Surgical procedures for the management of sleep-disordered breathing (SDB) have been performed since the 1960’s.[6] Based on anticipated sites of obstruction, a diverse array of surgical modifications of the upper airway can be carried for patients, including nasal surgery (e.g., septoplasty, turbinate surgery) oropharyngeal procedures (e.g., tonsillectomy, uvulopalatopharyngoplasty [UPPP], uvulopalatal flap [UPF]) and hypopharyngeal procedures (e.g., genioglossus advancement, radiofrequency tongue base ablation, partial glossectomy).[7, 8] Of these, oropharyngeal surgery such as UPPP is one of the most frequently used operative techniques for OSA and is sometimes performed with nasal surgery and/or hypopharyngeal procedure depending on the patient’s level of obstruction.[7, 8]

Surgery carries with it various advantages and disadvantages. One of the main drawbacks of upper airway surgery is the difficulty in predicting the treatment outcome.[5, 7, 8] According to a review by Sher et al., the success rate of UPPP is as low as 40.7% when performed randomly in adult patients with OSA.[9] Since the early 2000’s, several studies have been carried out to improve objective outcomes of surgical management based on anatomy.[1012] As a result, anatomical structures such as tonsil size and palate-tongue position appear to be helpful for predicting the success rate of UPPP, suggesting that anatomy is more useful than severity of OSA in predicting surgical outcomes.[1012]

A recent systematic review and meta-analysis by the American Academy of Sleep Medicine (AASM) evaluated objective surgical outcomes using the AHI reduction ratio, which refers to the extent to which the mean postoperative AHI decreases compared to the mean preoperative AHI.[8] In that study, the mean AHI reduction ratio was 33% (95% confidence interval [CI] 23% to 42%) after UPPP.[8] However, there is still insufficient data to investigate the effect of oropharyngeal OSA surgery on AHI reduction according to anatomical factors, as well as to assess the difference between success rate and AHI reduction ratio following surgical therapy. In addition, there is little literature on the development of predictive models based on objectively analyzing oropharyngeal OSA surgery outcomes. Therefore, the purpose of the present study was to 1) estimate the effect of oropharyngeal OSA surgery on objective outcomes such as success rates and AHI reduction ratio, 2) compare success rates and AHI reduction ratios according to anatomical structures including tonsil size and palate-tongue position, and 3) develop predictive equation-based models for determining outcomes including success rates and AHI reduction ratios before oropharyngeal OSA surgery in adult patients with OSA.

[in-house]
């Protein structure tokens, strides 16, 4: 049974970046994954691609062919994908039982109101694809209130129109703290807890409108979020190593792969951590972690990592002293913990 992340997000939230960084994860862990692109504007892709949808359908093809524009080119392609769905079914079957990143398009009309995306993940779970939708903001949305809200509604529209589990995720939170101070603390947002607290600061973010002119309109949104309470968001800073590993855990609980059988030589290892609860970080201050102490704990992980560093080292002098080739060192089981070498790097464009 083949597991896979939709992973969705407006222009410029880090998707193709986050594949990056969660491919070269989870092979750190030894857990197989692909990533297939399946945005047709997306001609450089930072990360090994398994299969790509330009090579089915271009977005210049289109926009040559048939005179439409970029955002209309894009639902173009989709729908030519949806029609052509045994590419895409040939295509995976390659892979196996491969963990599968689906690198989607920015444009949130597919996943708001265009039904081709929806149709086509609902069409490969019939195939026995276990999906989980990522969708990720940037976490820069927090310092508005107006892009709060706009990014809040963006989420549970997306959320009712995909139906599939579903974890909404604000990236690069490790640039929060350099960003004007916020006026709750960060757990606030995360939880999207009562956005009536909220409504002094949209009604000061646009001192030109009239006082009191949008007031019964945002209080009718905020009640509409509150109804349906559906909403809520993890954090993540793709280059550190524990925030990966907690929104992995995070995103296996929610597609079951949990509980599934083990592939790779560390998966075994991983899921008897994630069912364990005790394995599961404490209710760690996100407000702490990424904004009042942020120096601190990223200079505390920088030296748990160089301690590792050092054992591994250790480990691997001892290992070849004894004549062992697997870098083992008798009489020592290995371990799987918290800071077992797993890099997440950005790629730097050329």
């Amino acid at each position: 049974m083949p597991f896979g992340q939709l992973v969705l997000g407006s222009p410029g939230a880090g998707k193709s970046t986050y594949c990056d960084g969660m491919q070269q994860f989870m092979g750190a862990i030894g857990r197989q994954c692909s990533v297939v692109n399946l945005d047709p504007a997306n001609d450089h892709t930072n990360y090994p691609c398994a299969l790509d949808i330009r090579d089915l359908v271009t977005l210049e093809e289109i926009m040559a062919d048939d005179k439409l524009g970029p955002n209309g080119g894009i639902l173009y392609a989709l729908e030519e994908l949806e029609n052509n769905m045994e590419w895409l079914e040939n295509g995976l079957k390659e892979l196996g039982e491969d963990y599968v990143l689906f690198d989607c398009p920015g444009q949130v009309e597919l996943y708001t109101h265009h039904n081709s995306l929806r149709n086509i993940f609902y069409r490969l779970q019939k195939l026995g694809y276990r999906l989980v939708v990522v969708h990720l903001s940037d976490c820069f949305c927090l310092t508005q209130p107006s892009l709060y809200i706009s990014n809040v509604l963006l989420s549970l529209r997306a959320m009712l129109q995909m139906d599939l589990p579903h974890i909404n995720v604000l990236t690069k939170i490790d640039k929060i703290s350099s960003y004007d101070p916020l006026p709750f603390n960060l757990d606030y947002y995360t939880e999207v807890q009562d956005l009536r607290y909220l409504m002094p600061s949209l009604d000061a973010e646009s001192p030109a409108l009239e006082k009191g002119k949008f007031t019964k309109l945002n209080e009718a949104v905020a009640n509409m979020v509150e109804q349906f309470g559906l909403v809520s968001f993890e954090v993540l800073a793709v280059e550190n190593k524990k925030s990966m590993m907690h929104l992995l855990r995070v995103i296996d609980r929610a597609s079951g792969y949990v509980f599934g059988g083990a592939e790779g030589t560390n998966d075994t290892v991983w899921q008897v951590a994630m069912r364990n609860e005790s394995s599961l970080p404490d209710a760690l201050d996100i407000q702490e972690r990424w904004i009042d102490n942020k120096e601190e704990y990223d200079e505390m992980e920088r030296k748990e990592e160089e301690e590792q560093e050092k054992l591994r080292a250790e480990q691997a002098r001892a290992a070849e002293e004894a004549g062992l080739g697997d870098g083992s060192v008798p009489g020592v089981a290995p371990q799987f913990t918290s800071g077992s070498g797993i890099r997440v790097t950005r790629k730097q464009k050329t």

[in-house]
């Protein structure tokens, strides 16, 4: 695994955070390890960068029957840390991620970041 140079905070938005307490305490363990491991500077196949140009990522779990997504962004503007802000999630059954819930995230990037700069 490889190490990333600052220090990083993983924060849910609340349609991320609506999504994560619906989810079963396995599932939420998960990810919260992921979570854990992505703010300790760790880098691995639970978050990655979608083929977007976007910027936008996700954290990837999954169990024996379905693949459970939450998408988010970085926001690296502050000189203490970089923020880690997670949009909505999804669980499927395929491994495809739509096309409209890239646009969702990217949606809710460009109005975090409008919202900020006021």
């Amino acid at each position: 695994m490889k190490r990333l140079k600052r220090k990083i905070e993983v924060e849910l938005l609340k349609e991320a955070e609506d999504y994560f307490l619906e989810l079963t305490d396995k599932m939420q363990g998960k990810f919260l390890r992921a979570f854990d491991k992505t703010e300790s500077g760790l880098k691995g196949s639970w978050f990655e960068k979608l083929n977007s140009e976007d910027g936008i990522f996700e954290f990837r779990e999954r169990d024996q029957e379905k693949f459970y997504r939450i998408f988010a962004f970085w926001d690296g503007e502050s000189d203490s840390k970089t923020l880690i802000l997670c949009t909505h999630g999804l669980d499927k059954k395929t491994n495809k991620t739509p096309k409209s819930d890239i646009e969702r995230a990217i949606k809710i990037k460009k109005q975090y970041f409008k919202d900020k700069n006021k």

Materials and methods

Subjects

This retrospective study was reviewed and approved by the Institutional Review Board of Korea University Ansan Hospital, and informed consent was waived. Inclusion criteria were as follows: subjects who 1) were 18 years of age or older; 2) had diverse OSA symptoms including excessive daytime sleepiness, habitual snoring, and observed sleep apnea; 3) were diagnosed with OSA (AHI ≥ 5) based on the International Classification of Sleep Disorders (ICSD-2, 2nd ed.) after standard polysomnography[13]; 4) failed or refused to use a medical device such as a PAP or OA; 5) underwent oropharyngeal OSA surgery (e.g., UPPP, UPF, tonsillectomy) with/without nasal surgery (e.g., septoplasty, turbinate surgery, endoscopic sinus surgery); and 6) completed postoperative standard polysomnography at a 3 month follow-up. Exclusion criteria were as follows: subjects who had 1) a medical history of critical cardiopulmonary disease (e.g., congestive heart failure, chronic obstructive pulmonary disease) or sleep disorder (e.g., central sleep apnea syndrome, hypoventilation syndrome); 2) a history of previous oropharyngeal OSA surgery; 3) morbid obesity (a body mass index [BMI] greater than 40 kg/m2); and 4) other significant conditions (genetic syndrome, neuromuscular disease, craniofacial abnormality).